From February 2016 to May 2017, the government carried out a series of business-to-government (B2G) feedback exercises and focus group discussions (FGDs) on how much the businesses were aware of the enacted reforms and their views on the quality of reform implementation. Nine B2G feedback exercises were carried out. Topics covered construction permits (three surveys each in Delhi and Mumbai), starting a business (two surveys), and trading across borders.

The exercises revealed several implementation gaps, some major and some minor. An example is construction permitting. A business survey carried out in Delhi in March 2016 revealed the following implementation issues: a) significant lack of agency coordination—architects still need to obtain approvals from up to 10 different agencies; b) some facilities for online payment were not properly implemented and certain fees were still paid manually; c) very low awareness of the online system among users; d) no way to track the status of an application; e) information lacking on documentary and other requirements. In other words, the reforms had not gone far enough to have impact on the ground.

This feedback exercise helped generate several recommendations to address the deficiencies. These were provided to the Municipal Corporation of Delhi (MCD), and most were acted upon. Follow-up feedback exercises in October 2016 and February 2017 validated these actions while generating additional recommendations for further improvement. A similar effort was made in Mumbai.

The impact of these efforts can be seen in the trends in India’s performance on the “Dealing with Construction Permits” indicator. In the Doing Business in 2016 report, India’s ranked 183 on this indicator. Thirty-three procedures were involved taking 191 days according to the indicators. Two years later, the number of days had come down to 144 with a modest improvement in the rank to 180. The more substantial improvements came the following year when the DB report published in October 2018 indicated a reduction in the number of procedures and days required to 18 and 95 respectively. Still a long way to go but enough to propel India’s ranking on this indicator to 52. While all this improvement cannot be attributed to the feedback exercises alone, it is possible to trace a substantial part of this improvement to actions taken as a result of these exercises.

The Indian government also recognized that the DB indicators did not cover many regulatory interfaces that created problems for businesses and that the indicator measures were based on conditions in just two cities, i.e., New Delhi and Mumbai. Thus, in parallel to its efforts on the DB front, the Indian government embarked on an ambitious regulatory reform program at the state-level covering all states and union territories in the country. A long list of regulatory reforms was identified covering several regulatory areas, and state governments were instructed to carry out the reforms. Called the Business Reforms Action Plan, the program started in 2015.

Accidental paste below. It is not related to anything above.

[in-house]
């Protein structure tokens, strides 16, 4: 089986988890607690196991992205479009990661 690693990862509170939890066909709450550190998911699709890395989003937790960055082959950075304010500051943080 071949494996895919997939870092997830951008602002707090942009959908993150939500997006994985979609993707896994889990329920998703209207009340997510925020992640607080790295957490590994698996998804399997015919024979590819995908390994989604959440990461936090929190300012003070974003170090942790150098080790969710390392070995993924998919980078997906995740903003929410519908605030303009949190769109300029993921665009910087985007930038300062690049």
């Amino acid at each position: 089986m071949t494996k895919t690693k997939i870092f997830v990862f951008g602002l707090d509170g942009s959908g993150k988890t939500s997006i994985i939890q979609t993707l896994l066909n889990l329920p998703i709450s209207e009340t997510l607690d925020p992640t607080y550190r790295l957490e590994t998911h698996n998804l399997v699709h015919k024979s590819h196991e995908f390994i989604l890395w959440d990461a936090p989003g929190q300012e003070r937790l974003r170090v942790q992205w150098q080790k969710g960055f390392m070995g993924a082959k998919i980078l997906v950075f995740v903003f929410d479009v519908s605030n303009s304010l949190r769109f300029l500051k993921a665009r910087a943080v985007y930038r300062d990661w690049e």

Progress was monitored through annual indicators that ranked states according to their performance on implementing the reforms. The first such indicators, published in 2015, did not take into account business feedback. However, seeing the usefulness of the feedback exercises carried out as part of the DB program, the government changed the state-level reform indicators in 2018 by making a substantial part of the indicator scores dependent on business feedback.

The powerful demonstration effect of such feedback exercises had touched individual state governments too. In 2018, four state governments, Chhattisgarh, Jharkhand, Orissa, and Rajasthan, expressed an interest in knowing why there was poor uptake of self-certification and third-party certification options provided in business inspection reforms carried out by these states. At their request, the World Bank carried out an independent feedback exercise that could help design corrective actions to improve uptake.

The Indian experience from 2016 onward is a good example of what the DB indicators can lead to if governments use them well. First, the government refocused its attention from reforms on paper to reforms on the ground. Second, it recognized the importance of consulting with the private sector, which knows best where the shoe pinched, and designed corrective actions based on the feedback. This iterative process helped improve reform implementation quality. Third, the government recognized that while the DB indicators were useful, they were not adequate to diagnose the myriad of regulatory issues that businesses all over India faced. Thus, the government embarked on a more comprehensive, state-level, reform program, and, inspired by the power of indicators, underpinned this program by a set of performance indicators. Finally, once the pioneering DB-related feedback exercises proved useful, they created a demonstration effect, first within the central government, which replicated such exercises for the state-level reform program, and then on individual state governments.